Got $100? Here’s 1 great stock to buy and hold

Not all good investments are exciting, disruptive, world-changing ventures. Some of the best investments are well-run businesses that make life a little easier for their customers and increase sales along the way. student loan processor Nelnet (NYSE: NNI) falls into the second category. It’s one of Wall Street’s best-kept secrets, with a market capitalization of just $3.6 billion, even though it’s gained 33% in the past year. Stocks are still trading just below $100, and if you have that amount available to invest after paying your bills and saving for an emergency fund, you should consider buying a stock.

More than student loans

Nelnet is known (if known at all) for its massive student loan book, though it operates several businesses that together make it a financial services juggernaut. It is not creating new loans at this point, although it carries nearly $20 billion in loans on its balance sheet and expects $2.2 billion in loan repayments over the next few years. . It therefore relies on its other businesses to offer it new avenues for growth.

Image source: Getty Images.

Nelnet is more like a conglomerate than a single company, running several different businesses, some of which feed off each other and some that are separate. It operates four main divisions: Asset Generation and Management (AGM), which is primarily its student loan portfolio but also its investment arm; Lending Service and Systems (Nelnet Diversified Services, or NDS), which offers various services related to loan origination and technology; education technology services and payment processing (Nelnet Business Services, or NBS), which offers a wide range of services such as payment solutions and management solutions for educational institutions; and Nelnet Bank (Nelnet Financial Service, or NFS). It also has an “other” segment that includes Allo, its communications service that serves Nebraska and Colorado, and a cyberfusion center, which focuses on cybersecurity. The company earns money through interest income in the AGM segment and Nelnet bank and fee-based income in the other segments.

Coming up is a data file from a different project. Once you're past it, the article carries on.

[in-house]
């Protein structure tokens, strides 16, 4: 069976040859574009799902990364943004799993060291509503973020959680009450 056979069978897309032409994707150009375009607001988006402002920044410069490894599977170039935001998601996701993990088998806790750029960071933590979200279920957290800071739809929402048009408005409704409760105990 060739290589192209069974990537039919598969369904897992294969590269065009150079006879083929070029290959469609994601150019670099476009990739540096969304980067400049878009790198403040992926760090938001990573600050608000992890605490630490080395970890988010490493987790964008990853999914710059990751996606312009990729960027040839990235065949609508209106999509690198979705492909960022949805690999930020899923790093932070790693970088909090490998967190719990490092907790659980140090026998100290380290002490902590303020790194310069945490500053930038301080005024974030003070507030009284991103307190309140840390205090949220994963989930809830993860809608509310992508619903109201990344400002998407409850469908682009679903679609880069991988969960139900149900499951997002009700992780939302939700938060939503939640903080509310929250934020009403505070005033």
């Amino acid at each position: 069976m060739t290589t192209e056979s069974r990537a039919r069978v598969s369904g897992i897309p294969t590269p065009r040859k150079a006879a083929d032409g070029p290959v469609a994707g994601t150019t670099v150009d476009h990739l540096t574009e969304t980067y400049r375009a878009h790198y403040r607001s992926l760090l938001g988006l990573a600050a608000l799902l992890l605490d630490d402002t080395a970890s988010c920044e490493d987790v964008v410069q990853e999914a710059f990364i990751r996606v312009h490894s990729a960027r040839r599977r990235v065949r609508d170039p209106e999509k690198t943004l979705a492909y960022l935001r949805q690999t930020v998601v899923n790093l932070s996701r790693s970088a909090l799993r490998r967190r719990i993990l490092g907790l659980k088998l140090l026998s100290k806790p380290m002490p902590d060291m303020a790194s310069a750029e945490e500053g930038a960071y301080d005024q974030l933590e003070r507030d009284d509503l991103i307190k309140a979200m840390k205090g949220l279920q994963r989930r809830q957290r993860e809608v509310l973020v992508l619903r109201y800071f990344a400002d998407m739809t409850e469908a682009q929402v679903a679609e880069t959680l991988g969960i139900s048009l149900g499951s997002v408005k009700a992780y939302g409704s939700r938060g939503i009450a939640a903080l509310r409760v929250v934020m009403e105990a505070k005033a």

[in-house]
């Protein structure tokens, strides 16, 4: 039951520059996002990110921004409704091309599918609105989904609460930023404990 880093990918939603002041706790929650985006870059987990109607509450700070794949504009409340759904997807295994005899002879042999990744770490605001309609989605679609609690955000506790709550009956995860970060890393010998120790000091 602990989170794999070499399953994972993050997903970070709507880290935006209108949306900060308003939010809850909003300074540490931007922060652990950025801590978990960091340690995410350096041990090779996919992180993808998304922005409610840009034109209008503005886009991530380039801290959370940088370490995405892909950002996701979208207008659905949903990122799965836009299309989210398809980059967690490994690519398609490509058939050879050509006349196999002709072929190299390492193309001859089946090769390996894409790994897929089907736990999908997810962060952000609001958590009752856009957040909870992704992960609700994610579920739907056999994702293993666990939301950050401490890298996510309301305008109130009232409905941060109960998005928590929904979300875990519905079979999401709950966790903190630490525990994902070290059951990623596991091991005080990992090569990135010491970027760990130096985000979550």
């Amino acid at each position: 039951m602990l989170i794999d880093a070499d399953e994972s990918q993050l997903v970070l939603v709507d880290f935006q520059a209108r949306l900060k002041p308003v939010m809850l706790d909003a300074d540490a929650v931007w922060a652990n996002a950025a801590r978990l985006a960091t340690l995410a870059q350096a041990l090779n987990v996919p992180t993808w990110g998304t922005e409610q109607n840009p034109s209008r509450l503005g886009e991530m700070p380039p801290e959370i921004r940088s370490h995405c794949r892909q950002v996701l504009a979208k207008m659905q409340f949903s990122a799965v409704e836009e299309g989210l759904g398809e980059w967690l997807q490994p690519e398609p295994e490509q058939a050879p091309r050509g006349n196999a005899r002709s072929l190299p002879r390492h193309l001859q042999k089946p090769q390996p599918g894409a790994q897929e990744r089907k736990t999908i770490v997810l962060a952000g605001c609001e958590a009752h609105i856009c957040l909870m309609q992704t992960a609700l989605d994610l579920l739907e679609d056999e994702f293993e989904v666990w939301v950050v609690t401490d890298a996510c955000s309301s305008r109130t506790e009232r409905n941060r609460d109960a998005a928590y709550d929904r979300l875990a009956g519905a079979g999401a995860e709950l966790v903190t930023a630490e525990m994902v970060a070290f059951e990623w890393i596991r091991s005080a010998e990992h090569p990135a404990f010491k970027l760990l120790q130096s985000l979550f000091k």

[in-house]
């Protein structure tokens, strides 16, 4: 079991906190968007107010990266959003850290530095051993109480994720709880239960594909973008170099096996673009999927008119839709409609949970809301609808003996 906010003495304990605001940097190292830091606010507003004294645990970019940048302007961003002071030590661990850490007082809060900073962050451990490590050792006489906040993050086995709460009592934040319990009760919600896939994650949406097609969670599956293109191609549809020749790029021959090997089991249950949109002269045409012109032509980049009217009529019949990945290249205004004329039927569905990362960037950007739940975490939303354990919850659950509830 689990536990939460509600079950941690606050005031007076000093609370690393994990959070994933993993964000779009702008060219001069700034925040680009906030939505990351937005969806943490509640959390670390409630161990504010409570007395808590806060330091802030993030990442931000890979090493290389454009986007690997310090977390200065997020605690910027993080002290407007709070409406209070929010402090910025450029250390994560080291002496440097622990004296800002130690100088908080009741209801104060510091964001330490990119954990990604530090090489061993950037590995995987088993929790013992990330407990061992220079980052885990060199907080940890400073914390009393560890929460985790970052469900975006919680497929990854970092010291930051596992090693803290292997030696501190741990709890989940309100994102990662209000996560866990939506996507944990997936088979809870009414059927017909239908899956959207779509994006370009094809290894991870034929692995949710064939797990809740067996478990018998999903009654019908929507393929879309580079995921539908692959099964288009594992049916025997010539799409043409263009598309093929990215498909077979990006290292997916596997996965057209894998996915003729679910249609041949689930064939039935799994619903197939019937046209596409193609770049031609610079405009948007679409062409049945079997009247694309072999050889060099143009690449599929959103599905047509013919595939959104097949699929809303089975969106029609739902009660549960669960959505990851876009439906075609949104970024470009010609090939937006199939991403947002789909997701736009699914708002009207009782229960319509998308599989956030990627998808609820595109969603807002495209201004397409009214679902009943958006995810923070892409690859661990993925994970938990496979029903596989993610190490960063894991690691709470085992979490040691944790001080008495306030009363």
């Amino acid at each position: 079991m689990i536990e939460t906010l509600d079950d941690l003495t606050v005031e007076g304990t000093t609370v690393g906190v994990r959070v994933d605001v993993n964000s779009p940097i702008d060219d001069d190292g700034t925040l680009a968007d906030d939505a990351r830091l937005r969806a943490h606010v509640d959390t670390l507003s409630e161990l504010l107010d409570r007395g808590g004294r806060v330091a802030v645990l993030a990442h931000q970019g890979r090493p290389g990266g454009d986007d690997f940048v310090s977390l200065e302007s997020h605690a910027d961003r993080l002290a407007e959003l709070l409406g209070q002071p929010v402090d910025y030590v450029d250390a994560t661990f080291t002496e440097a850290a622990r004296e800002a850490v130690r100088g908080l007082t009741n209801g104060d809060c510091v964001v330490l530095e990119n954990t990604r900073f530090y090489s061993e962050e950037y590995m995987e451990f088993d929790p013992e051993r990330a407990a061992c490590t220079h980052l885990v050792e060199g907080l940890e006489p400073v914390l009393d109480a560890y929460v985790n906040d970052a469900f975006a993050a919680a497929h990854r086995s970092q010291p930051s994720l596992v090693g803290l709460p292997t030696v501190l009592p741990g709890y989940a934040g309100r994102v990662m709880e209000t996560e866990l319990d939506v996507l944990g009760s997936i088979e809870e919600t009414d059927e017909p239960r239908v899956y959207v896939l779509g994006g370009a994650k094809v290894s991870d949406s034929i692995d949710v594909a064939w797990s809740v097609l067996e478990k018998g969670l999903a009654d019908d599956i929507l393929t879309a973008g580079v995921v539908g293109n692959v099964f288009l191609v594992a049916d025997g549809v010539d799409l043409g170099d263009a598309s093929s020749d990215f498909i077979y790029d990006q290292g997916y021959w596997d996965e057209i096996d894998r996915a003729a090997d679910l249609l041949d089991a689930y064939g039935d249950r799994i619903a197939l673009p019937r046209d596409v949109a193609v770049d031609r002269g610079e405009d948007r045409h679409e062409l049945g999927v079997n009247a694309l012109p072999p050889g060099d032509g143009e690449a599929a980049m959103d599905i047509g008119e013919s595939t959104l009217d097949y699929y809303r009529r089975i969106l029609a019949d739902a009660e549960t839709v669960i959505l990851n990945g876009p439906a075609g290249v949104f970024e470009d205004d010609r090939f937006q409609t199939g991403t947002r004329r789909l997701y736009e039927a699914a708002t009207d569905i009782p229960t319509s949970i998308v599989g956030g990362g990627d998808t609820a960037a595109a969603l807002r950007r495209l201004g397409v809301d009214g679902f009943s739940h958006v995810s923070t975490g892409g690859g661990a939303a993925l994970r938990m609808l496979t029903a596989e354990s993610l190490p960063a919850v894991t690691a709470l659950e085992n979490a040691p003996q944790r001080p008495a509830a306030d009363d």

The company is leaning into fintech (financial technology), using technology to power its interconnected systems and deliver an enhanced customer experience. The bank is a continuum of the company’s services, providing digital banking services and offering solutions such as student debt consolidation.

How is Nelnet?

The $20 billion in student loans on Nelnet’s books are federally guaranteed, so it’s just sitting there making money for the company. Nelnet recorded $83.1 million in net interest income from the AGM segment in the third quarter, compared with $80.2 million in the same quarter a year earlier.

At the end of the third quarter, Nelnet was servicing $514 billion in government-held student debt for more than 15.8 million borrowers. Loan servicing (NDS) segment revenue was $112 million, down slightly year-over-year, and the segment reported a pandemic-related net loss. NBS segment revenue increased 15% year-over-year to $85.3 million. Nelnet Bank, which launched in 2020, had a loan portfolio of $192 million. Earnings per share in the third quarter were $1.38, down year-over-year as the company grapples with coronavirus-related issues, such as debt carryover. The company obviously has a large market and varied growth paths, and it adds services, such as the relatively new Nelnet bank.

Investors loved Nelnet last year, but it’s been down a bit so far in 2022. Even at a price of $95, the stock is trading at just 7.5 times trailing 12-month earnings, which is cheap even when it comes to financial services stocks. Its three-year share price gains are roughly on par with the S&P 500:

NNI Chart

NNI given by Y charts.

The company also pays a dividend, which yields a lower-than-average rate of 0.94%, though that’s not necessarily a reason to avoid the stock. More importantly for investors, Nelnet is a solid and growing company that can add great value to a diversified portfolio.

This article represents the opinion of the author, who may disagree with the “official” recommendation position of a high-end advice service Motley Fool. We are heterogeneous! Challenging an investing thesis — even one of our own — helps us all think critically about investing and make decisions that help us become smarter, happier, and wealthier.

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